The $6,000 Mistake

When you buy an older RV you never really know what it's history is and what condition the parts are inside it.

Also, when you're driving a 13 ton rig down a steep mountain and you think you know how to drive big rigs, yet you don't.

Things Break, Mistakes Happen.

And so we broke our transmission. At first it was only second gear, but then the reverse gear broke too.

Because we had 13 tons and were going down a mountain we smoked our brakes, cracked our rotors, and melted our breaklines.

Total bill? $6,000

That's almost half what we paid for our rig, Gracie.

Part of me asks the question, since we had to spend $6k on repairs would we have been better off buying a newer/better motorhome by putting that $6k into the original purchase?

You never know what can go wrong, even with a brand new rig. Not that we would have been able to get a new rig for an extra $6k. No matter what we would have purchased we love Gracie and the things she includes.

Shoot I'd probably have broken the transmission doing the same thing in a newer rig.

Although I know I'll buy a diesel pusher next time.

Can you tell them apart? This is 1998 Gracie and her 1999 Sister (also a Pace Arrow). Very similar, we rarely see a living Pace Arrow.

Can you tell them apart? This is 1998 Gracie and her 1999 sister (also a Pace Arrow). Very similar, we rarely see a living Pace Arrow.

Picking up Gracie

Last week I returned from a business trip on Tuesday evening. We found a SWEET spot with the cousins at the Atlanta airport (Busiest airport in the WORLD) to watch planes landing and taking off. If you're going to do this, do it at ATL, it keeps the kids so busy because there's so many planes landing and taking off.

The Pickup Crew in front of a Southwest plane at the ATL Cell Phone Lot, a perfect place to watch airplanes.

The Pickup Crew in front of a Southwest plane at the ATL Cell Phone Lot, a perfect place to watch airplanes.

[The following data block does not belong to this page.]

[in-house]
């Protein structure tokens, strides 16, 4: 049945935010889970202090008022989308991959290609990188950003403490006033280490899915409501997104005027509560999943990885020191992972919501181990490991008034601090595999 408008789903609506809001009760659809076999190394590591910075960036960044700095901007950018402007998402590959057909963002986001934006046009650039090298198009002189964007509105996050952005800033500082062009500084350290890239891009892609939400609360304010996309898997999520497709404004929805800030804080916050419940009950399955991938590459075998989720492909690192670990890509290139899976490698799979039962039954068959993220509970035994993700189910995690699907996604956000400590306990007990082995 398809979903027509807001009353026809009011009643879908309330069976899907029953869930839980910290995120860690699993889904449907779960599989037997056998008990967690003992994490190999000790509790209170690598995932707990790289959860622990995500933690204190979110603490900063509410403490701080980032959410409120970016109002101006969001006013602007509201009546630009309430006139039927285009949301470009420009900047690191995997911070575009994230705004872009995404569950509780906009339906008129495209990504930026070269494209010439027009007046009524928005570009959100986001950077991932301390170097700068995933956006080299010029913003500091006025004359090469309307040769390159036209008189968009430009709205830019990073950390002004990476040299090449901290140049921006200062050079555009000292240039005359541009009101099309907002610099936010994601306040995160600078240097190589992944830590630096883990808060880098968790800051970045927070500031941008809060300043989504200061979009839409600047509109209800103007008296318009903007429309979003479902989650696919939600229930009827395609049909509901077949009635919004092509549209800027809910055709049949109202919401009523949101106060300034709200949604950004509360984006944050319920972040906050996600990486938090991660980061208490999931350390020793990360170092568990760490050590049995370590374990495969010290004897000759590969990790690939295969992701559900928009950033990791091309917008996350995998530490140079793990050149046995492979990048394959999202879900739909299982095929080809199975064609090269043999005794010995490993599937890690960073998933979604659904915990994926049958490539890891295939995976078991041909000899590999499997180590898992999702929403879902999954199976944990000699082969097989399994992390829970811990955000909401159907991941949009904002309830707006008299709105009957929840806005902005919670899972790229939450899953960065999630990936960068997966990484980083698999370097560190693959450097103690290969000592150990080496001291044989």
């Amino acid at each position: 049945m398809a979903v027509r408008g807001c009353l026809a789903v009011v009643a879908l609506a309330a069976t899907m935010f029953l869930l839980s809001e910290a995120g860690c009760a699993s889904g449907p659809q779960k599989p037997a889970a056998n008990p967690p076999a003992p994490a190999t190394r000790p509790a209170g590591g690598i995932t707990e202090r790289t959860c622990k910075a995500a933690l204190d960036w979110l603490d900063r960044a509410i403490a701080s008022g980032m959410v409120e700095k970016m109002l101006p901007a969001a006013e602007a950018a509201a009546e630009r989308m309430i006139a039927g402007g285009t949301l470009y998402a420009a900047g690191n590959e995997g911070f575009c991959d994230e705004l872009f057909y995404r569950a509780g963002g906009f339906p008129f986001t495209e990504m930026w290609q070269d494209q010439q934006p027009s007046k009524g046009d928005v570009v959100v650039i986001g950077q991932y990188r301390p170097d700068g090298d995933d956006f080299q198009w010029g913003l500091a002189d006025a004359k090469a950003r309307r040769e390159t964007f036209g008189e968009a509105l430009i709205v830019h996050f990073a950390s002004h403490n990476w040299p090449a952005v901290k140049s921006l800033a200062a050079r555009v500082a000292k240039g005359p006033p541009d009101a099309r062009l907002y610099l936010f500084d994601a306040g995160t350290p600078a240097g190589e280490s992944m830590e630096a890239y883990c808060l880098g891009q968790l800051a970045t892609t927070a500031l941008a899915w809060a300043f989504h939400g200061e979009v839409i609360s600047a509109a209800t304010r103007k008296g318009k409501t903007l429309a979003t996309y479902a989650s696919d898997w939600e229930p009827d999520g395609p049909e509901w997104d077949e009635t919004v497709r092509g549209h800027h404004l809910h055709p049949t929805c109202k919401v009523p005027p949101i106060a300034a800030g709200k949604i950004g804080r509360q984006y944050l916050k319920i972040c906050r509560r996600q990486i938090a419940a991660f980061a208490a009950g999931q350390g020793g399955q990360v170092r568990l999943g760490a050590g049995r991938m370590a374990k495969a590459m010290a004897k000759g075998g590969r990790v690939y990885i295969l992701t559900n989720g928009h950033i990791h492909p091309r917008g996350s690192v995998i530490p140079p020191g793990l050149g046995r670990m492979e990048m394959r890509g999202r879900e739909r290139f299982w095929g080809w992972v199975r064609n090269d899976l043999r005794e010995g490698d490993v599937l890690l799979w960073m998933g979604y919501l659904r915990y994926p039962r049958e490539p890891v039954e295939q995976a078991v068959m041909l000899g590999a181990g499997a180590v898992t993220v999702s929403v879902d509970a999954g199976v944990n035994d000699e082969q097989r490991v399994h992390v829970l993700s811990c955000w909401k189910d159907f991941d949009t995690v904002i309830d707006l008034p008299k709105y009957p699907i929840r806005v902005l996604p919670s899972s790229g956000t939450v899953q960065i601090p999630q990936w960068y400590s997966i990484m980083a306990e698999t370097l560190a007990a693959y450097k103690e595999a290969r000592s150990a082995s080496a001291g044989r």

The RV shop wasn't done with our Motorhome quite yet, they wanted to take it out for a test drive but they did have the brakes and transmission replaced. So they were able to put our home outside the shop so we could sleep in our own beds.

In reality we were only without Gracie for one night. This is how we worked that: Sunday we moved the RV to the shop and Becky and the kids dropped me off at the airport, they returned to Gracie and spent the night in her at the shop. In the morning (Monday) they piled a bunch of stuff into the Minivan (which is still nameless!)  and spent the day at Becky's sister's house. They slept there Monday night and then picked me up Tuesday evening and we slept in the motorhome that night.  Wednesday morning the guys took Gracie out for a test drive while we took the kids out for a rare breakfast out meal. When we returned she was ready to go!

Pretty quick turnaround I'd say. The owners of the RV shop were very understanding about Gracie being our home and really worked with us.  Especially since we were able to be flexible on when we scheduled it the parts were (almost all) on hand when they went to work on her.

Outcomes and Fallout

When we first broke Gracie's transmission and then drove on it while broken I was starting to think we didn't need to replace it, that perhaps we should keep driving it until it "really" broke. But when it "really" broke on our second trip to Asheville I realized it had to be replaced. Good thing we had already ordered the parts and scheduled the replacement.